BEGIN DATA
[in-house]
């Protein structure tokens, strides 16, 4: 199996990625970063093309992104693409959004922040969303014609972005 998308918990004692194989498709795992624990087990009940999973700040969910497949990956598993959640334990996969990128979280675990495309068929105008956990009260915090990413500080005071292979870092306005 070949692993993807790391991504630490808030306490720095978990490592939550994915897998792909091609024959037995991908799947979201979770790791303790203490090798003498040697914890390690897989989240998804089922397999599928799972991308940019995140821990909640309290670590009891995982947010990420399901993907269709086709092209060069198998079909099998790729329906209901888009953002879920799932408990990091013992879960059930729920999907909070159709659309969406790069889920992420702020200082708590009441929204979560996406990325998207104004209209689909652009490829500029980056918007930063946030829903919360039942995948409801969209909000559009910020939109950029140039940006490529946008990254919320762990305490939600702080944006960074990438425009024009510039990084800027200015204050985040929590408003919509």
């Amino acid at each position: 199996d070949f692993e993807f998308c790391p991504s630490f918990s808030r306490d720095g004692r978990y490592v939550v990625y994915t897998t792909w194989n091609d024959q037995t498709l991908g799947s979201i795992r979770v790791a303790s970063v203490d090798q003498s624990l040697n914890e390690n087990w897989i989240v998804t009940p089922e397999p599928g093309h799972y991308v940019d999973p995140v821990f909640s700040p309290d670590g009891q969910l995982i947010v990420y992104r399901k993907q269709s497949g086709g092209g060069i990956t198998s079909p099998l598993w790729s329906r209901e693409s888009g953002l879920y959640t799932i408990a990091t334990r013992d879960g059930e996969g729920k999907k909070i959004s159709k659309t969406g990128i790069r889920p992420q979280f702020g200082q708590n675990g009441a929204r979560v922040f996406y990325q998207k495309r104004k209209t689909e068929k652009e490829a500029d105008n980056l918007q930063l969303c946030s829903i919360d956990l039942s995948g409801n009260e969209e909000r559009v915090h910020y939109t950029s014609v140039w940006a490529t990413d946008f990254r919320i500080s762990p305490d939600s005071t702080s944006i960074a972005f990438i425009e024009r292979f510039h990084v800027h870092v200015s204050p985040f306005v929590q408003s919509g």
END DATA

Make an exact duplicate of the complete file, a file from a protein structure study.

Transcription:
[in-house]
């Protein structure tokens, strides 16, 4: 199996990625970063093309992104693409959004922040969303014609972005 998308918990004692194989498709795992624990087990009940999973700040969910497949990956598993959640334990996969990128979280675990495309068929105008956990009260915090990413500080005071292979870092306005 070949692993993807790391991504630490808030306490720095978990490592939550994915897998792909091609024959037995991908799947979201979770790791303790203490090798003498040697914890390690897989989240998804089922397999599928799972991308940019995140821990909640309290670590009891995982947010990420399901993907269709086709092209060069198998079909099998790729329906209901888009953002879920799932408990990091013992879960059930729920999907909070159709659309969406790069889920992420702020200082708590009441929204979560996406990325998207104004209209689909652009490829500029980056918007930063946030829903919360039942995948409801969209909000559009910020939109950029140039940006490529946008990254919320762990305490939600702080944006960074990438425009024009510039990084800027200015204050985040929590408003919509």
């Amino acid at each position: 199996d070949f692993e993807f998308c790391p991504s630490f918990s808030r306490d720095g004692r978990y490592v939550v990625y994915t897998t792909w194989n091609d024959q037995t498709l991908g799947s979201i795992r979770v790791a303790s970063v203490d090798q003498s624990l040697n914890e390690n087990w897989i989240v998804t009940p089922e397999p599928g093309h799972y991308v940019d999973p995140v821990f909640s700040p309290d670590g009891q969910l995982i947010v990420y992104r399901k993907q269709s497949g086709g092209g060069i990956t198998s079909p099998l598993w790729s329906r209901e693409s888009g953002l879920y959640t799932i408990a990091t334990r013992d879960g059930e996969g729920k999907k909070i959004s159709k659309t969406g990128i790069r889920p992420q979280f702020g200082q708590n675990g009441a929204r979560v922040f996406y990325q998207k495309r104004k209209t689909e068929k652009e490829a500029d105008n980056l918007q930063l969303c946030s829903i919360d956990l039942s995948g409801n009260e969209e909000r559009v915090h910020y939109t950029s014609v140039w940006a490529t990413d946008f990254r919320i500080s762990p305490d939600s005071t702080s944006i960074a972005f990438i425009e024009r292979f510039h990084v800027h870092v200015s204050p985040f306005v929590q408003s919509g």